When I was recently walking Hadrians Wall, there were countless Roman sites to visit either on or just off the wall. Having visited many all ready, the one I most wanted to visit was Vindolanda. You can see my blog post on Vindolanda here. Out of everything in Vindolanda, the objects I most wanted to see were the special treasures inside the museum there.
The most amazing treasures are not gold coins, precious stones or even well-preserved weapons but instead is an unequalled collection of writing tablets. These tablets record daily life such as letters from soldiers asking for socks and underwear, a birthday party invitation to the forts commander’s wife, requests for payment, lists of goods supplied and troop deployments. The Vindolanda writing tablets were voted Britain’s ‘Top Treasure’.
They are a truly unique and remarkable record of everyday life in the Roman Empire enabling visitors to connect with the real people to whom Vindolanda was home 2000 years ago!
The Vindolanda tablets were, at the time of their discovery, the oldest surviving handwritten documents in Britain (they have now been antedated by the Bloomberg tablets). They are a rich source of information about life on the northern frontier of Roman Britain. Written on fragments of thin, post-card sized wooden leaf-tablets with carbon-based ink, the tablets date to the 1st and 2nd centuries AD (roughly contemporary with Hadrian’s Wall). Although similar records on papyrus were known from elsewhere in the Roman Empire, wooden tablets with ink text had not been recovered until 1973, when archaeologist Robin Birley, his attention being drawn by student excavator Keith Liddell, discovered some at the site of Vindolanda, a Roman fort in northern England. I think Keith has a great surname, don’t you 🙂
The documents record official military matters as well as personal messages to and from members of the garrison of Vindolanda, their families, and their slaves. Highlights of the tablets include an invitation to a birthday party held in about 100 AD, which is perhaps the oldest surviving document written in Latin by a woman.
The excavated tablets are nearly all held at the British Museum, but arrangements have been made for some to be displayed at Vindolanda. The texts of 752 tablets had been transcribed, translated and published as of 2010. Tablets continue to be found at Vindolanda which you can visit with myself or a colleague at Ye Olde England Tours
The best-known document is perhaps Tablet 291, written around AD 100 by Claudia Severa, the wife of the commander of a nearby fort, to Sulpicia Lepidina, inviting her to a birthday party. The invitation is one of the earliest known examples of writing in Latin by a woman. There are two handwriting styles in the tablet, with the majority of the text written in a professional hand (thought to be the household scribe) and with closing greetings personally added by Claudia Severa herself (on the lower right hand side of the tablet). It is thought it possible that this is the only known surviving writing by a lady in the whole Roman Empire.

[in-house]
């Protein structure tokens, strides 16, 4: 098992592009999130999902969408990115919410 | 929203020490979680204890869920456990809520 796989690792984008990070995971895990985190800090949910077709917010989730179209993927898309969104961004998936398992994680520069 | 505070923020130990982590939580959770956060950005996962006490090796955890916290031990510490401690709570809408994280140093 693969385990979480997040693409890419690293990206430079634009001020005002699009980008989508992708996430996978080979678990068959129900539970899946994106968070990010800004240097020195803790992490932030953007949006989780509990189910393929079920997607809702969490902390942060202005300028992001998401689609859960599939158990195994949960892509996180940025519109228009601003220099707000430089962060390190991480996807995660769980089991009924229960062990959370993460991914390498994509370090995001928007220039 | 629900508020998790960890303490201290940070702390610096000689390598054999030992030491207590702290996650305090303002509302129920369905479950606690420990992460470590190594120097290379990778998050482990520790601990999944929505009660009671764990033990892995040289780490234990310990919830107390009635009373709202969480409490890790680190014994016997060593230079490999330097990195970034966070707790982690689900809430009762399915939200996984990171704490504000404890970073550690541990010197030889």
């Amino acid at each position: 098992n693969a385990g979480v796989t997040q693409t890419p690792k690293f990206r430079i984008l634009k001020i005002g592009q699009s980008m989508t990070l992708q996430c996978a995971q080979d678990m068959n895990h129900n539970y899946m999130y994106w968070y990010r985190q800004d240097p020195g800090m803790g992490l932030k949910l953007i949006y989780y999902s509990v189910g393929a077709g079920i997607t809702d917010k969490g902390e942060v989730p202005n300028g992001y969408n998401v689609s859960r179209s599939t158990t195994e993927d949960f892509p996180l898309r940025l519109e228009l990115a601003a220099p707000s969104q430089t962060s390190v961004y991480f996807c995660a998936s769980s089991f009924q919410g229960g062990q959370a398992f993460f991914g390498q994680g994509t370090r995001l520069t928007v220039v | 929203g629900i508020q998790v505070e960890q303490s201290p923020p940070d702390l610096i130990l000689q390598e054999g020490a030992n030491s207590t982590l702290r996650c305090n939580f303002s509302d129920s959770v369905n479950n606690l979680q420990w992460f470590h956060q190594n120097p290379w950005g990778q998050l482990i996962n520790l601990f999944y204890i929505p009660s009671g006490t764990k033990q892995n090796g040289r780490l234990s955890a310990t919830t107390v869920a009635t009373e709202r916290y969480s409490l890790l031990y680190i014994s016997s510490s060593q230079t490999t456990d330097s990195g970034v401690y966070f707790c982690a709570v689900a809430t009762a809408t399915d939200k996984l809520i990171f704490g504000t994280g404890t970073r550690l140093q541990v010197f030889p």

The tablets are written in Roman cursive script and throw light on the extent of literacy in Roman Britain. One of the tablets confirms that Roman soldiers wore underpants (subligaria), and also testifies to a high degree of literacy in the Roman army.
There are only scant references to the indigenous Celtic Britons. Until the discovery of the tablets, historians could only speculate on whether the Romans had a nickname for the Britons. Brittunculi (diminutive of Britto; hence ‘little Britons’), found on one of the Vindolanda tablets, is now known to be a derogatory, or patronising, term used by the Roman garrisons that were based in Northern Britain to describe the locals.
If you can’t get all the way to Vindolanda then you can see many of these tablets in the British Museum in Bloomsbury, London.
Of course there are many other Roman texts that have been found in Britain such as the famous Roman Curse tablets you can see in Bath but most of these have been scribed using some sort of metal implement.
If you are visiting Britain you can visit several Roman sites with Ye Olde England Tours. Not just the world famous Roman Baths but also the Roman city of St. Albans which is just outside London and our new Roman London walk which visits the Temple of Mithras, the London Coloseum and many other places.